Meanwhile, one, "The feeding of the 5,000" is the only miracle which is present in all four canonical gospels, and that is the one referenced here. Historians are able to establish a fairly accurate time frame for Jesus' ministry, and it is into that particular time frame they are able to establish when he performed the miracles. Meanwhile, his ministry lasted three years and so we cannot establish the actual date of any of his miracles, and that includes, of course, the feeding of the multitudes.
However, a similar miracle was reported and recorded to have happened in Fogo, and the actual date for that very occasion was on Thursday, January 27, 1881. (Just by the way on January 27, 1981, exactly 100 years after this event, the late Michael Jackson suffered second degrees burns to his scalp which hallows the anniversary day substantially!) A little background first to my real story.
Methodism, as a religious denomination, arrived in Newfoundland in 1776 with the Reverend Laurence Coughlan, a newly-ordained Church of England priest, who was a Roman Catholic in his youth but had converted to Methodism, which, at that time was an arm of the Church of England.
However, Methodism had separated from the Church of England in 1795 and became a separate religion, initially based mainly on itinerant preaching, evangelism, and disciplined commitment to holy living and social duty. After its establishment in Newfoundland its growth was rapid; first in Conception Bay, then St. John's and vicinity. It subsequently reached Fogo Island, and by the mid 1800's had established itself with several congregations on the island. As most of you are aware, it was the forerunner of the present United Church, which was formed from Methodism, Congregationalism, and the Presbyterian Church in 1925.
I remember the Methodist Church in Barr'd Islands and some of its strong adherents: Martin Brown, George Witcher, Edward Downton, Stewart Combden, and my next door neighbor William Brett. Methodism was synonymous with temperance, even abstinence. This brings me to this follow-up.
The date is Sept. 29, 1842 and there was formed in Teetotaler's Hall, New York, "The Order of the Sons of Temperance, by 16 "Pioneers" as they were to be called. Their motive in forming the order was ‘to protect ourselves and others from the evils of intemperance, afford mutual assistance, and elevate our character as men.' They signed their pledge of total abstinence from all intoxicates - spirituous, malt liquor, wine, and cider.
This organization began spreading rapidly after this throughout the United States and parts of Canada and Newfoundland, as Newfoundland was not at that time a part of Canada. I do not know when it reached Fogo but it was definitively established here by 1881, and was meeting in the Methodist School, and, seems to have had plans to build a hall or lodge. (They may never have got around to doing that.) It called itself ‘The Rising Sun Division.'
I am not able to ascertain if the organization was sponsored by the Methodist Church, but it seems to have been associated with it. At least the Methodist minister in Fogo at the time, Reverend Hill, was a member, as were other prominent Fogo Methodists, - the Scott"s , Duder's, Lucas', Haddon's, Waterman's, and Dr. Malcolm, the medical officer here at that time. In spite of this, or, perhaps because of this, the organization had a highly restricted membership. In order to become a member (called a brother), a man had to be nominated by an existing brother. Three other brothers would then investigate his life to determine if they thought he was worthy of membership. The Sons of Temperance required a $2 initiation fee, which at that time was an amount considered equal to a week's wages of an ordinary worker. In addition, the weekly membership fee was six cents. Like other later fraternal organizations, it had secret rituals - signs, passwords, hand grips, and regalia.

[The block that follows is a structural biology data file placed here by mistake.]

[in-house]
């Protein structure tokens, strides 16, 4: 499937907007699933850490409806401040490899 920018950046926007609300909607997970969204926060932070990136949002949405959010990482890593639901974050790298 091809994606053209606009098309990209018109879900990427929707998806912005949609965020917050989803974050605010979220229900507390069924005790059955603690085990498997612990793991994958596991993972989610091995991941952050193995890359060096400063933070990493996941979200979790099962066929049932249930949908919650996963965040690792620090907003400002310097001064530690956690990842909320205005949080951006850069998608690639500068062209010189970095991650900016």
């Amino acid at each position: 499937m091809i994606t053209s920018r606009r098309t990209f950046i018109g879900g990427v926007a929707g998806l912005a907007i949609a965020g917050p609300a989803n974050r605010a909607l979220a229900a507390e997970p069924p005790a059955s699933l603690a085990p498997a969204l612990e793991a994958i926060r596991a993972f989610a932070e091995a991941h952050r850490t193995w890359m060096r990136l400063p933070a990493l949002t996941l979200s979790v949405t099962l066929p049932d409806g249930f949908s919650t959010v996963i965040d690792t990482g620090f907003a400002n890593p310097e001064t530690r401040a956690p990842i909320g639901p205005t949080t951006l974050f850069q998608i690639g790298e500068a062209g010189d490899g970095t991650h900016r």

Now a report on the miracle as recorded on March 17, 1881:
"On Thursday, January 27th, the Sons of Temperance, Rising Sun Division, (Fogo) had a thoroughly good concert in the school house, their meeting place, pro-tem. It was a grand turn-out. Those admitted were the members of the Sons of temperance and their wives, and a few others who took part. About one hundred persons sat down to tea. There was enough, and to spare! Out of the ‘fragments which remained' we gave another tea on the following night to the Sabbath School children, (and some of them were rather big children, too!) And of the fragments which yet remained, we fed to the poor."
The Sons of Temperance was just one of a number of fraternal organizations that were active in Fogo and other communities on Fogo Island in past years. Others were the Society of United Fishermen, The Loyal Orange Society and the Star of the Sea Society.
The Feeding of the Multitude - Matthew 15-21, King James Version
"And when it was evening, his disciples came to him, saying, This is a desert place, and the time is now past; send the multitude away, that they may go into the villages, and buy themselves victuals.
But Jesus said unto them, They need not depart; give ye them to eat.
And they say unto him, We have here but five loaves, and two fishes.
He said, Bring them hither to me.
And he commanded the multitude to sit down on the grass, and took the five loaves, and the two fishes, and looking up to heaven, he blesses, and brake, and gave the loaves to his disciples, and the disciples to the multitude.
And they did all eat, and were filled; and they took up the fragments that remained twelve baskets full.
And they that had eaten were about five thousand men, besides women and children."